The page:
Can I Shave My Golden Retriever? Bad Idea! Here’s Why

Every summer, dog owners rush to find ways of making their dogs more comfortable during the summer days. This is understandable, as golden retrievers owners can look at all this fur and this that this just can’t be comfortable in the summer.

However, your dog’s fur is not like your hair. They work completely differently, and their fur is much more important than you think.

So, what does this mean? Can I shave my golden retriever? No, you can’t shave your golden retriever’s coat unless for medical reasons and under the doctor’s instructions. Shaving their coat exposes them to the sun and elements, making them vulnerable to sore spots, fleas, ticks, and other parasites, and increases their risk of skin cancer.

This sums up pretty much why you should never shave their coats. But there is actually a lot to your dog’s coat that you need to learn about. So, let us take a minute to go in-depth and see the right ways to keep your dog cool in the summer.

Living with a Retriever: Recommendations and Sources

The Golden Retriever Coat

Golden Retrievers are what is called a “double-coated” dog. A double coat means that the dog’s coat consists of two layers; 

  1. A Dense but short undercoat with a wooly texture 
  2. A softer and fluffier top coat. 

Both layers of their coats have different functions: 

  1. The undercoat will: 
    1. Insulate their skin from water and keep the skin dry
    2. Protect their skin from extreme temperatures (both hot and cold) 
  2. The topcoat will: 
    1. Repel moisture and dirt 
    2. Protect against snow or ice 
    3. Protect against the sun and insulate them from the heat 
    4. Circulate the air through the guard hairs to cool the skin in the summer 

Unlike humans, the coats of our dogs play some very important roles, so we can’t just shave them like we shave our hair when we get hot. Shaving your Golden Retriever will only make things worse.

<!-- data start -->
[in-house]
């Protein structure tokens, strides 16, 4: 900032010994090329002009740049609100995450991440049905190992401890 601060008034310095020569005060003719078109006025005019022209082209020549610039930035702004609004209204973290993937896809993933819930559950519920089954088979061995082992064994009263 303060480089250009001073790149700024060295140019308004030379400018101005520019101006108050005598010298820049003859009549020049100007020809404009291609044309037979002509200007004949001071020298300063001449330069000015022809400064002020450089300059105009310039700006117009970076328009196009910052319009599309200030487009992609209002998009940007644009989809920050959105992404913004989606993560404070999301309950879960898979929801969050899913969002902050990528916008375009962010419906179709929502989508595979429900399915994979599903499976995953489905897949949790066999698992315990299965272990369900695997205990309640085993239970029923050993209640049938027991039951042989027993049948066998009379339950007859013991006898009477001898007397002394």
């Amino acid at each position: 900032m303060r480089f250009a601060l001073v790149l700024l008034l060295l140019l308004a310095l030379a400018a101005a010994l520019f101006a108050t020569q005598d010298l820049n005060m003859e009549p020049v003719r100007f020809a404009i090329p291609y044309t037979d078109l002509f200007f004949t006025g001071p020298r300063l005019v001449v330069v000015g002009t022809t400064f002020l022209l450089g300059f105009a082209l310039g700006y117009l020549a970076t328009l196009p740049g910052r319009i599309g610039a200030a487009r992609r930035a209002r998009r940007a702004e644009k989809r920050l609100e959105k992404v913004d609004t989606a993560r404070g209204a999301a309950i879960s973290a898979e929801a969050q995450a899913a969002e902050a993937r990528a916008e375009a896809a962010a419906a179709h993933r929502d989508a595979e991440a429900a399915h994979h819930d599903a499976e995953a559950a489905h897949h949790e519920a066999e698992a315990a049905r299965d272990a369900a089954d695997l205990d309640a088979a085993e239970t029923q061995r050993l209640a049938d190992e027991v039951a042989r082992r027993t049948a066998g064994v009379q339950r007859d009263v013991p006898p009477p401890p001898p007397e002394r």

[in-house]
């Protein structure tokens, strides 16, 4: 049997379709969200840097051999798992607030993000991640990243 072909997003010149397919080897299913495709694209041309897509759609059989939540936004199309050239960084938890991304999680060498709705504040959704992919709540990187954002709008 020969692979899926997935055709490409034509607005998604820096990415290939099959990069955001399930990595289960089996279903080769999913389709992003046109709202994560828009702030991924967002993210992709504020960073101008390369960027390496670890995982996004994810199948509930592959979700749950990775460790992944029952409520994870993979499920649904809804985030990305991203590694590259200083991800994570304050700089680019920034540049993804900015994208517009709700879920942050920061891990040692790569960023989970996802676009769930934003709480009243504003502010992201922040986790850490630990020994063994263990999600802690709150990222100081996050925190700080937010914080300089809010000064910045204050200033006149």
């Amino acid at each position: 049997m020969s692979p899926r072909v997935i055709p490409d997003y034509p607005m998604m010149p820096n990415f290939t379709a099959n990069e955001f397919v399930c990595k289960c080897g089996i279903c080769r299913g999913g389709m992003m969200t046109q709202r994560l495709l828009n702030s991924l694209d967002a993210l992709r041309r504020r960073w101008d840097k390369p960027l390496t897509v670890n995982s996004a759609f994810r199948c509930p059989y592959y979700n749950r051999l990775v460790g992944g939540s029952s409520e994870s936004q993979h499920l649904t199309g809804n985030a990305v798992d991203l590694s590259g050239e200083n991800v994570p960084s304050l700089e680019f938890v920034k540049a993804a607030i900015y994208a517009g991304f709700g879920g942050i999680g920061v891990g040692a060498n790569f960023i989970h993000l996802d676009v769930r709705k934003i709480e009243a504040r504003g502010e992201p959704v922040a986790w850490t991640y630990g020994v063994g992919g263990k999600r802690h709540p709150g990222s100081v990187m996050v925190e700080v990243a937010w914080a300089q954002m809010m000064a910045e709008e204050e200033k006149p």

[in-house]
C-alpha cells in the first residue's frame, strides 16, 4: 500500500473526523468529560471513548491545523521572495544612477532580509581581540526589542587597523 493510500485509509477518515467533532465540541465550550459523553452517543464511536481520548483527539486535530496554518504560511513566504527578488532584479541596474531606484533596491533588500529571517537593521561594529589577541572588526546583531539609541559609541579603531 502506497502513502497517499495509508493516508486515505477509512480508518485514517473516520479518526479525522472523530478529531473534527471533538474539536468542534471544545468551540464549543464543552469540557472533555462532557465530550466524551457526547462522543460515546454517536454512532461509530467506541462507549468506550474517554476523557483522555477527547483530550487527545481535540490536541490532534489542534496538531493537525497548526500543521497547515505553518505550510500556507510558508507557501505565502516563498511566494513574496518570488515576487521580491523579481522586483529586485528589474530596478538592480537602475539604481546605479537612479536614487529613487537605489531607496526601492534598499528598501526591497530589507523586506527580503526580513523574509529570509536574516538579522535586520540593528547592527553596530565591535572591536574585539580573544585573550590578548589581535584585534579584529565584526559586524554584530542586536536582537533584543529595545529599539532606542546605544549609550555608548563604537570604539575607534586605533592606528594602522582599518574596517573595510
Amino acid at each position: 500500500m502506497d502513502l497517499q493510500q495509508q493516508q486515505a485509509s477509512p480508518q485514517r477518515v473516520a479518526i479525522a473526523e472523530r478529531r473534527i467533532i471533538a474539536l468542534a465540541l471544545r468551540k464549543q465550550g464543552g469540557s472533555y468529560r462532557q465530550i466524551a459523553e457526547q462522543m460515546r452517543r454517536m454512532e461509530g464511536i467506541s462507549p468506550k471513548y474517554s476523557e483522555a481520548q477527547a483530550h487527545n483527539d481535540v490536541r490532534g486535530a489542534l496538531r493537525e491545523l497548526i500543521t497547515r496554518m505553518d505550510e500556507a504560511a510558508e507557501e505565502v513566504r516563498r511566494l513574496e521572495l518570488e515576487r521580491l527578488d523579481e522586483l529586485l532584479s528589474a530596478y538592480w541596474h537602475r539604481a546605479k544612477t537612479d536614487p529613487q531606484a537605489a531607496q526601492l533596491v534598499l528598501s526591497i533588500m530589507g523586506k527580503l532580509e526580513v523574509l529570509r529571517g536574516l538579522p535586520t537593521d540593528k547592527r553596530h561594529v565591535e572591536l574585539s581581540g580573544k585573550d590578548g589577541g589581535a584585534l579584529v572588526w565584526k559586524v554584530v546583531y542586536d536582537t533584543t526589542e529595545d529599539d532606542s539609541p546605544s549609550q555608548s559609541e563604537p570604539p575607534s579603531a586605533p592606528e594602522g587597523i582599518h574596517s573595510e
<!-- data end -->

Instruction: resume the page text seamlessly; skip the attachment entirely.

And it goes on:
While shaving a single coated dog will be fine, shaving a double-coated dog is a problem. 

To understand why we need to take a good look at their shedding cycles. 

Why Your Dog sheds with the changing seasons 

Shedding is a completely natural process in all dogs, but it differs from one breed to another significantly. While some breeds like Poodles shed very little, double-coated breeds like the Golden Retriever are heavy shedders. 

Golden Retrievers do not only shed heavily, they shed all-year-long, but their shedding gets really intense twice a year with the changing of the seasons. 

This is often referred to as “coat blowing” because your dog will shed so much hair that it seems like they have blown out their coats entirely and grown a new one, and this is actually kind of true. 

Before Winter Months: 

During the fall and before winter months hit, your dog will shed their light summer coat to grow their heavy winter coat with long hairs and a thick undercoat. This heavy coat will help them deal with the low temperatures of the winter and keep their skin dry by protecting them from snow or rain. 

Before Summer Months: 

During the spring and before the summer months hit, your dog will do the opposite. This time they will blow out their heavy winter coat to grow a light summer coat. The light summer coat has a light undercoat that is shorter and has less hair than their winter coat. This allows them to circulate the temperature through their guard hair and reach the skin to cool it.